Digital version – browse, print or download
Receive the latest news & reviews direct to your inbox!
Is there anything else left for Wynton Marsalis to excel at? The (arguably) finest jazz trumpeter, bandleader, music-ambassador and dynasty-daddy has now turned his hand to poetic authorship. Yes, this is a book of what Nigel Molesworth would call ‘peoms’. Polymath Wynton takes 26 leading jazz musicians, dexterously places them in alphabetical order (sometimes he cheats a bit, X for BiX Beiderbecke, for example) and does a poem for each of them. Nice idea and it should be enough for most of us, but for Marsalis – oh no. Ever the sophisticat, he casts each offering in a different verse-form, so Gerry Mulligan gets limericks, Sonny Rollins a rondeau, Beiderbecke a ballad, Parker a (flavour of the month) pantoum and Thelonious Monk a haiku. Nice idea, and it should be enough for most of us, but for Marsalis, oh no. He adds to each ode, sonnet or tanka an array of agonisingly agile but annoying alliteration. Thus the poet gives himself flight after flight of fancy hurdles to jump. And, at many, he comes a crashing cropper, so that even the avidest jazzer (and yes, folks, I am that man) cries ‘Hold, enough!’ before reaching I (Abdullah Ibn Buhaina, better known to most of us as Art Blakey and inventor of ‘segs’). Only Monk’s haiku and Bix’s ballad seem well matched to their subjects. The rest is artful but not, alas, artistic. Oh, McGonagall, thou shouldst be living at this hour!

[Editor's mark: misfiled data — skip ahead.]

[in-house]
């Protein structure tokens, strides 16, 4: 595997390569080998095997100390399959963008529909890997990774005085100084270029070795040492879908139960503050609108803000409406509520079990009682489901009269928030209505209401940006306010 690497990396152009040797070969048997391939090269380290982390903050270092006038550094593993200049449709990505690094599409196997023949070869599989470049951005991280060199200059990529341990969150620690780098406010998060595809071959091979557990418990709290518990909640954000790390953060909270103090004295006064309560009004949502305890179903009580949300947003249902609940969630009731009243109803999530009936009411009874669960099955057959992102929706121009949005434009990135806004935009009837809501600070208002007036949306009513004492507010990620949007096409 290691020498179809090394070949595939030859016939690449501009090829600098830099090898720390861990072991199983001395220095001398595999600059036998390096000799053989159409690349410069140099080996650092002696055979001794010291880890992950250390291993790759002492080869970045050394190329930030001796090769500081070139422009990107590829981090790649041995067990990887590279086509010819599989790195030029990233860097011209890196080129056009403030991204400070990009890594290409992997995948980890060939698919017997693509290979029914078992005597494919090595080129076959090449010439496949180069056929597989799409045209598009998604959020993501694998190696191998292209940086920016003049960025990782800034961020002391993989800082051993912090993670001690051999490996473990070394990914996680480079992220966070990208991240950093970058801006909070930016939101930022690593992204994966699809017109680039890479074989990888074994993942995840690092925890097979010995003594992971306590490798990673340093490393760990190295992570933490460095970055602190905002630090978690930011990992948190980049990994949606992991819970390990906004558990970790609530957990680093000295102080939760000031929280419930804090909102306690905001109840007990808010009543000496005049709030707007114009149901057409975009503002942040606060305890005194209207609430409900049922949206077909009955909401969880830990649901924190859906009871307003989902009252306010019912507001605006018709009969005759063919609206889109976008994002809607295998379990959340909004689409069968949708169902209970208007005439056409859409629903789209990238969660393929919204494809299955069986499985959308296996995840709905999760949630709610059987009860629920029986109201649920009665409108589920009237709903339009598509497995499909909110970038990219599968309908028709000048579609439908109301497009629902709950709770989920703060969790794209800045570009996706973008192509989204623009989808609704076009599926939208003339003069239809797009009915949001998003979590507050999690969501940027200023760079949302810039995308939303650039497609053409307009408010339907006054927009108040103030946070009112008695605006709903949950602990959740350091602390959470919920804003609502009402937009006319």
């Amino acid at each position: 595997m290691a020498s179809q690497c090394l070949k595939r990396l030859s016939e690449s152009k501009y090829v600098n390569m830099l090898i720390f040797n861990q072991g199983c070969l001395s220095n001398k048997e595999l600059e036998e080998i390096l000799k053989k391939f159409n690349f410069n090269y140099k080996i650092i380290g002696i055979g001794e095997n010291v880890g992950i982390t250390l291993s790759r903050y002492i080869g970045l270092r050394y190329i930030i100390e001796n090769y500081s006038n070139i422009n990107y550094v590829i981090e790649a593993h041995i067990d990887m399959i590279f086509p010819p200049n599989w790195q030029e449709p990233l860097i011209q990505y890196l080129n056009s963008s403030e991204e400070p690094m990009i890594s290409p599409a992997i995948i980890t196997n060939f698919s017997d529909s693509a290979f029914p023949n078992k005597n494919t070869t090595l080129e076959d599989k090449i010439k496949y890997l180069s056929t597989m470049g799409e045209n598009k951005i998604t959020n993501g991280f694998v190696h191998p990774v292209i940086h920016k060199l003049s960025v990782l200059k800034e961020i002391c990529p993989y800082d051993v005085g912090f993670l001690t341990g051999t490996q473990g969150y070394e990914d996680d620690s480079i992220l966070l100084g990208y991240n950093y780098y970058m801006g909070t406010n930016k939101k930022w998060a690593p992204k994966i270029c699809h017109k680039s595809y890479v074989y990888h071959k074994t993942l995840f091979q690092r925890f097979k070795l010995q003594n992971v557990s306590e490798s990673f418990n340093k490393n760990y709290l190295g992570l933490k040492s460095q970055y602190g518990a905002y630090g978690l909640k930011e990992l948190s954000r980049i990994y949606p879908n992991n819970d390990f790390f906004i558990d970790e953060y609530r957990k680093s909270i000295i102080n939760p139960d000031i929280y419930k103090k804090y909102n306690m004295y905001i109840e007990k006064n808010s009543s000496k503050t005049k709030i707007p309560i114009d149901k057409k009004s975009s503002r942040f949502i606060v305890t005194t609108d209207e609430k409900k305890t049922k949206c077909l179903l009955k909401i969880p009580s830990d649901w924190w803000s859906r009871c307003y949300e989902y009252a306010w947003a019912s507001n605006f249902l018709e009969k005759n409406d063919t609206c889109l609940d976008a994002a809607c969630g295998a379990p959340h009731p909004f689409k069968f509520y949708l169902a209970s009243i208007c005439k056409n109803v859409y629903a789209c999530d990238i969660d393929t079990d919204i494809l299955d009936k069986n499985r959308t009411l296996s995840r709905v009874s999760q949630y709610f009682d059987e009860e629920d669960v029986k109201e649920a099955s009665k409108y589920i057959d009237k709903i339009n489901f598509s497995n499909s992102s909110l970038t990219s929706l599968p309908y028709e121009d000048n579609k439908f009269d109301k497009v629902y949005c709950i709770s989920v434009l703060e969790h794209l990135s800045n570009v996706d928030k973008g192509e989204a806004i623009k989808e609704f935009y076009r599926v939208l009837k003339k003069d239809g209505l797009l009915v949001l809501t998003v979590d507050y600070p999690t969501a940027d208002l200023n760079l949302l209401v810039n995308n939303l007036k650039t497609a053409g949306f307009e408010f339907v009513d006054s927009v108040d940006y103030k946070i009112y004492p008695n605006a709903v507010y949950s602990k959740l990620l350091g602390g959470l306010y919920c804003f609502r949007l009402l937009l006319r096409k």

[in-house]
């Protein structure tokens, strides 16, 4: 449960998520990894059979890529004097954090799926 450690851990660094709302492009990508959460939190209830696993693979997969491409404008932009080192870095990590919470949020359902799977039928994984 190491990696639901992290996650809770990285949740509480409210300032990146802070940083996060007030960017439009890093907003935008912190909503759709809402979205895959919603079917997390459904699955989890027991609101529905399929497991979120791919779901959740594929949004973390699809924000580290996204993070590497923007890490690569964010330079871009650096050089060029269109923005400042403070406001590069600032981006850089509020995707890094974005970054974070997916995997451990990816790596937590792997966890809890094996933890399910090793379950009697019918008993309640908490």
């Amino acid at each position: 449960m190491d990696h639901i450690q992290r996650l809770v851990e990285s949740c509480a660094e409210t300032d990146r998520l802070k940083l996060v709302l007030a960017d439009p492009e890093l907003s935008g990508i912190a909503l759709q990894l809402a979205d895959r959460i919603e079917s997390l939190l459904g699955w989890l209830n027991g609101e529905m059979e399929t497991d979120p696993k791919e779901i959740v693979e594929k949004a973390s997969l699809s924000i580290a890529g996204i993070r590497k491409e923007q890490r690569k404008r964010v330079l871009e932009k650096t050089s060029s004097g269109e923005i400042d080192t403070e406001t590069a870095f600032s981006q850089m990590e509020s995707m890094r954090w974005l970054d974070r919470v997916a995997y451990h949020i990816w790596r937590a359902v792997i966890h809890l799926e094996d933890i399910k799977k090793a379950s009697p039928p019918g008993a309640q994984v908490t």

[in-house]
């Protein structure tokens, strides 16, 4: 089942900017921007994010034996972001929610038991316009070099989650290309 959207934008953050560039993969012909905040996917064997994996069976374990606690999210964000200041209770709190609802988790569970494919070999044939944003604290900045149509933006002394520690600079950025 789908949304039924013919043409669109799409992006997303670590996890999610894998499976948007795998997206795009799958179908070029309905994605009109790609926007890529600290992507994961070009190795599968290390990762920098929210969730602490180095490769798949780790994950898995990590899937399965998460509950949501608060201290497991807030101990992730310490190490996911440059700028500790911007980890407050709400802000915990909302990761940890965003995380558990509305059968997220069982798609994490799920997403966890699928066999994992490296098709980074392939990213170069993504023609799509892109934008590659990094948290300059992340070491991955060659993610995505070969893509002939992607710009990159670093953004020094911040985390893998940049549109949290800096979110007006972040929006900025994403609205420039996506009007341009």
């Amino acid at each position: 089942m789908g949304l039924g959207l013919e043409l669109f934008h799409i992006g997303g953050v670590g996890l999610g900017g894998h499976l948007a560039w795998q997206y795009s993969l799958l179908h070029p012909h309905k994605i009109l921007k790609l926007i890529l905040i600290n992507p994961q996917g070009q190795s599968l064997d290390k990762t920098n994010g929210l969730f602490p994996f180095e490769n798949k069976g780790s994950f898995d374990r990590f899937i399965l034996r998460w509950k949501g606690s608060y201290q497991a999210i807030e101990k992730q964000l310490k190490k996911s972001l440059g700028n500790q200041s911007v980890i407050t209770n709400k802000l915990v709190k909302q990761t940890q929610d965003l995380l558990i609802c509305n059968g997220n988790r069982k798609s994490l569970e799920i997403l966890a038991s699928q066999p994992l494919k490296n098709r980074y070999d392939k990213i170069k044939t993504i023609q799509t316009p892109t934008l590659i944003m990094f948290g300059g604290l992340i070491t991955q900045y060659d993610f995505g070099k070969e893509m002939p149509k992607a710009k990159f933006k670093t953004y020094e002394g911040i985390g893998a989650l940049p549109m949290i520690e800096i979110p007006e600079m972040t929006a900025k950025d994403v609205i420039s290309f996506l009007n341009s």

But, hold, enough! (there. I told you) that’s only the half of it. The book is gloriously illustrated by Paul Rogers. Opposite each of the poet’s compositions, Rogers contributes a magnificent poster-style portrait. And these are accurate – many are based on familiar photographs – tasteful and hugely inspiriting – worth the price of the book on their own and worthy of translation to LP covers – if only we had such things nowadays. And there are catchy little decorations too, all adding to that understanding of the music Marsalis’ versifying obfuscates. Further understanding is added by Phil Schaap’s excellent and level-headed biographettes – again right on the spot, no messin’. And the back endpaper carries a faultless 26-discography to amplify Rogers and Schaap’s excellent contributions. The front endpaper is pretty special too, in an endearing 78 r.p.m. double-act with the title page.
So there’s a lot of good stuff between these foot-square covers but, to return to the thorts of the great Molesworth, the peotry is sissy stuff. Stick to the sounds, Wynton, and the sense’ll look after itself. TP